Do background research to understand industry norms. Look at to start off, and ask people in similar roles who joined companies at similar times to get a feel for what is reasonable.
Realize that the equity compensation of current employees in a similar role is often a ceiling. If you're applying for a PM position, and other PMs have been in place for 1-3 years, they were more critical and faced more risk upon joining than you do, so whatever they own will be a ceiling. The exception is if the company has had a major strategic development that makes things riskier or makes you more critical.
Understand the company's business model, milestones, and fundraising plan. You should know what assumptions the company is based on, how much cash the company has, how the company is investing that cash to prove the assumptions (in other words, to mitigate risk), and when (in terms of time and milestones) the next fundraising round will be. This lets you position yourself in the overall narrative of the company – for example, you might realize that there has been little progress in strategic milestones / risk mitigation since the other PM joined 1 year ago, and advocate for the same equity stake.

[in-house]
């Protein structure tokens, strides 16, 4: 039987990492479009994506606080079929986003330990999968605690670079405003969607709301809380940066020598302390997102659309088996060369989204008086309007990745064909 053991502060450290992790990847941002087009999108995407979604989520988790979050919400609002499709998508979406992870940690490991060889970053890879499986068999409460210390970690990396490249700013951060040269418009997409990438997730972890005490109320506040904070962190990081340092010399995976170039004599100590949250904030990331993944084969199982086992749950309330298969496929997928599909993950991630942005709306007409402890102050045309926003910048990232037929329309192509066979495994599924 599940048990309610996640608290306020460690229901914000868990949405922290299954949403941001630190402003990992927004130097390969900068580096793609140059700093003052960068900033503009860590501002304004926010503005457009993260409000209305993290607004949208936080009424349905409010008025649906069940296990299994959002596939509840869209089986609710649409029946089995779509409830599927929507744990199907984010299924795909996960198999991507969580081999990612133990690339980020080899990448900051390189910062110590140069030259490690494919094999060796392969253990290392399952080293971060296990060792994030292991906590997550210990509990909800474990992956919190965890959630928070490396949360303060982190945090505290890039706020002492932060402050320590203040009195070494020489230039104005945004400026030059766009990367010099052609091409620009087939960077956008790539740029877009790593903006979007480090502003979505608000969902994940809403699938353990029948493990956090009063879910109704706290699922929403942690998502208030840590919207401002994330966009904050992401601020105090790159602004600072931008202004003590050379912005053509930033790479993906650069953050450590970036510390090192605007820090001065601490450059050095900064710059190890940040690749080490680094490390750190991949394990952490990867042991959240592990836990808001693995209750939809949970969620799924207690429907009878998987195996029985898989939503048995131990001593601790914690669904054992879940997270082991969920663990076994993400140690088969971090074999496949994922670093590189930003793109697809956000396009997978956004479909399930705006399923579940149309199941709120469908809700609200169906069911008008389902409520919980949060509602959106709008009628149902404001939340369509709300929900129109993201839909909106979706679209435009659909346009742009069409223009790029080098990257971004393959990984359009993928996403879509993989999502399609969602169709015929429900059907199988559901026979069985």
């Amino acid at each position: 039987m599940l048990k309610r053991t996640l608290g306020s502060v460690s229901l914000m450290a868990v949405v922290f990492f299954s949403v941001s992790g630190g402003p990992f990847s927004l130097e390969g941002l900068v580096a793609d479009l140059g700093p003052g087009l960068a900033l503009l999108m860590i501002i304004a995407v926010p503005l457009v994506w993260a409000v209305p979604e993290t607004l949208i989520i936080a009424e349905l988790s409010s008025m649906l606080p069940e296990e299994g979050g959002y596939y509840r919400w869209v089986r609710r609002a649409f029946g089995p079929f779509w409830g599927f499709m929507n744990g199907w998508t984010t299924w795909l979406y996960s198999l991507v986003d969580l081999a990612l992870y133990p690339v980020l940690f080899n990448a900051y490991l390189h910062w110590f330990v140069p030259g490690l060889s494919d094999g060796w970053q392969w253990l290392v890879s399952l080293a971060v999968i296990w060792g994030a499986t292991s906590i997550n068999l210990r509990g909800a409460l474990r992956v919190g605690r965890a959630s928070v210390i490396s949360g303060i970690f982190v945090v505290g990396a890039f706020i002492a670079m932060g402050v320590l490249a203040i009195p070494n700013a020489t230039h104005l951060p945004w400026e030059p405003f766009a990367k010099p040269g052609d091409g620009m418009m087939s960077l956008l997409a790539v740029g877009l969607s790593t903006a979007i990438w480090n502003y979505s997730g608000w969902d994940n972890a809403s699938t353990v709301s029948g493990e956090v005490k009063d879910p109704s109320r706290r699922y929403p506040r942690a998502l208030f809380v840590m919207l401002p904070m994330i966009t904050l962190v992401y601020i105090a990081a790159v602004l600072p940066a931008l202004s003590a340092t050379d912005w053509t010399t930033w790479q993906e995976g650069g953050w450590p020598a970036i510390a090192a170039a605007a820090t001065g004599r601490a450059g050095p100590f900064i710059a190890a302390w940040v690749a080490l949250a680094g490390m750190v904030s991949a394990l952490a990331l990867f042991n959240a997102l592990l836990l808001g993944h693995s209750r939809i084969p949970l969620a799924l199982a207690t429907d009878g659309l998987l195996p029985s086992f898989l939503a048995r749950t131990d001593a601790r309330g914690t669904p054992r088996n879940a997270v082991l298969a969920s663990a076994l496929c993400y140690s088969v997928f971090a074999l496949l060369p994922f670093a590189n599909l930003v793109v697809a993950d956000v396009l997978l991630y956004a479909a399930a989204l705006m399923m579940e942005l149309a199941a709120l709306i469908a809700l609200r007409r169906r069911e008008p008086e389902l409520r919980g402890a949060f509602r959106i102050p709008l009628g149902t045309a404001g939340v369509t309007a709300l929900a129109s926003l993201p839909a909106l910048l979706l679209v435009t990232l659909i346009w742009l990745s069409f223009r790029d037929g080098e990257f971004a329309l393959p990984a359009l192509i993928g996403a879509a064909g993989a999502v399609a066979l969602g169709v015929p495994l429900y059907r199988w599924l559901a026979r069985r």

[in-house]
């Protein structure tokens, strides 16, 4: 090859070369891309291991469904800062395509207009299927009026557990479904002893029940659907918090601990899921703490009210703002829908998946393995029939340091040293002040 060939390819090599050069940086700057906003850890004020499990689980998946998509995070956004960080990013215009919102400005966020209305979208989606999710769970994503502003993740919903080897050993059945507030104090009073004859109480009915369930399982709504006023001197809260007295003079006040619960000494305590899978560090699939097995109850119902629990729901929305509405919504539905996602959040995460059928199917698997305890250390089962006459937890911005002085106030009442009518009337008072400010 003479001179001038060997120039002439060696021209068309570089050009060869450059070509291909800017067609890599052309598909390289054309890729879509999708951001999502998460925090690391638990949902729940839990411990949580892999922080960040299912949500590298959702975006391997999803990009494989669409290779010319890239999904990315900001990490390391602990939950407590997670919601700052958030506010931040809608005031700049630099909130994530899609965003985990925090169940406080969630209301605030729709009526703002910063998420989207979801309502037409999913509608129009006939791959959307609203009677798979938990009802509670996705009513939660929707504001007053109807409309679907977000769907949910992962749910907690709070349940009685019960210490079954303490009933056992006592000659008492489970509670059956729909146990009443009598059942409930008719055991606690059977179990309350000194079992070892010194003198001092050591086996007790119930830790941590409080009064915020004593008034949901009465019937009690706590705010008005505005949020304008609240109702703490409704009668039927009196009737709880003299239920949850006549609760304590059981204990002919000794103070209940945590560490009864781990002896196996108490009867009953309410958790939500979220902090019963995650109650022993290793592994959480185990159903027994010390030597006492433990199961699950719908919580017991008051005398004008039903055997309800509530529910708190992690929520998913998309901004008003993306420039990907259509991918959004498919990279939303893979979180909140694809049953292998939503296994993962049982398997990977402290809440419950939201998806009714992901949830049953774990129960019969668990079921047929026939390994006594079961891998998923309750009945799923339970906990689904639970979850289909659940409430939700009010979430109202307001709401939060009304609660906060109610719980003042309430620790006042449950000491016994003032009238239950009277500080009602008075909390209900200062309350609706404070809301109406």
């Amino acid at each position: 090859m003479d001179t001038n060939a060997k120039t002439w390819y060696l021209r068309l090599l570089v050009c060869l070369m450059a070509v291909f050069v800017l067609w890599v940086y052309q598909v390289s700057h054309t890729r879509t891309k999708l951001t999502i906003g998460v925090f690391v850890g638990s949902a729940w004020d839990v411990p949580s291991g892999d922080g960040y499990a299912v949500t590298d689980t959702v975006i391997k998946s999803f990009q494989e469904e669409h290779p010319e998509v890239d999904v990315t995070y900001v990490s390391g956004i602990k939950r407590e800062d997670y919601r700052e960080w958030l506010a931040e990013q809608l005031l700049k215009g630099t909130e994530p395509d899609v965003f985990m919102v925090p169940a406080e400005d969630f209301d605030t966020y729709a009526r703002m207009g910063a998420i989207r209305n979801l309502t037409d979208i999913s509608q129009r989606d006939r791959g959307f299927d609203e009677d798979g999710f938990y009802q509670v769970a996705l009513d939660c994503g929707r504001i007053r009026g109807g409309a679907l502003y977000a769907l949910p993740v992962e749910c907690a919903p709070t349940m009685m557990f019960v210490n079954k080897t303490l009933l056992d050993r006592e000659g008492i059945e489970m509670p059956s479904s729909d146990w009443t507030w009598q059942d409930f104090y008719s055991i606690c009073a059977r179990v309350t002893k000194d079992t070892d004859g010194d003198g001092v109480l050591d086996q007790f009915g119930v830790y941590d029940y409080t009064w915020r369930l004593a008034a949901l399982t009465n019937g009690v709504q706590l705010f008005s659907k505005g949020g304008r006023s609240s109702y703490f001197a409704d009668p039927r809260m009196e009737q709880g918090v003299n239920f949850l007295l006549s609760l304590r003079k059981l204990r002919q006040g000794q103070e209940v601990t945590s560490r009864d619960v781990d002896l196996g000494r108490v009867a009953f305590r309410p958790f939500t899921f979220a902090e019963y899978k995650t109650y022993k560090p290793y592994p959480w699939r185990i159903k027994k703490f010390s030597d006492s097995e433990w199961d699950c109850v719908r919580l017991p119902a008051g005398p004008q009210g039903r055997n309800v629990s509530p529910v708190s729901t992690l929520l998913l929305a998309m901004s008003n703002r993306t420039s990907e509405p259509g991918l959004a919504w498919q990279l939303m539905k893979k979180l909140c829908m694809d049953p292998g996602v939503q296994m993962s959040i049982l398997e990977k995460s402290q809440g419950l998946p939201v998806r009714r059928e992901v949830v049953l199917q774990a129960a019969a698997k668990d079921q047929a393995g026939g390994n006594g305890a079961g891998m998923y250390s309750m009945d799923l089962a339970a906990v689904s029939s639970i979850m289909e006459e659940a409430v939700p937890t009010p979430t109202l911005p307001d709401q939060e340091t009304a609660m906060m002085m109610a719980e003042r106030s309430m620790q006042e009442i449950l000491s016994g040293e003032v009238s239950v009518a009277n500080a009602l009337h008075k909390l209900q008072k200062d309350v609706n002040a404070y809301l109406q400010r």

Decide whether you prefer cash or equity compensation. Look for ways to create performance-based compensation. For example, if you really believe in the company, offer to take a lower salary in exchange for equity. For example, if you're joining a seed stage company, you can advocate taking some of your salary in convertible debt (or an equivalent vehicle) to save cash, maximize equity, and demonstrate your passion and commitment.
Look for other options. As in any negotiation, your best strategy is to create other alternatives. Find jobs that promise better economics (salary, equity, benefits) and better growth opportunities (you get to run a team, manage people, etc.). You can also look for "better startups" – i.e. those with less risk or greater value if successful – but I'd only focus on the economics or career growth in your negotiation. No one wants to hire someone who thinks another startup is a better opportunity.

For further queries you can consult me


Answered 3 years ago

How many other founders are there? Are any of them also developers? Is this developer a junior person -- or someone who could conceivably become your CTO? The answers to these questions are important, as they could dictate an equity stake of anywhere from 1% to 10% or higher. You also need to craft a vesting schedule (4 years with 1-year cliff is standard). Happy to discuss further.


Answered 3 years ago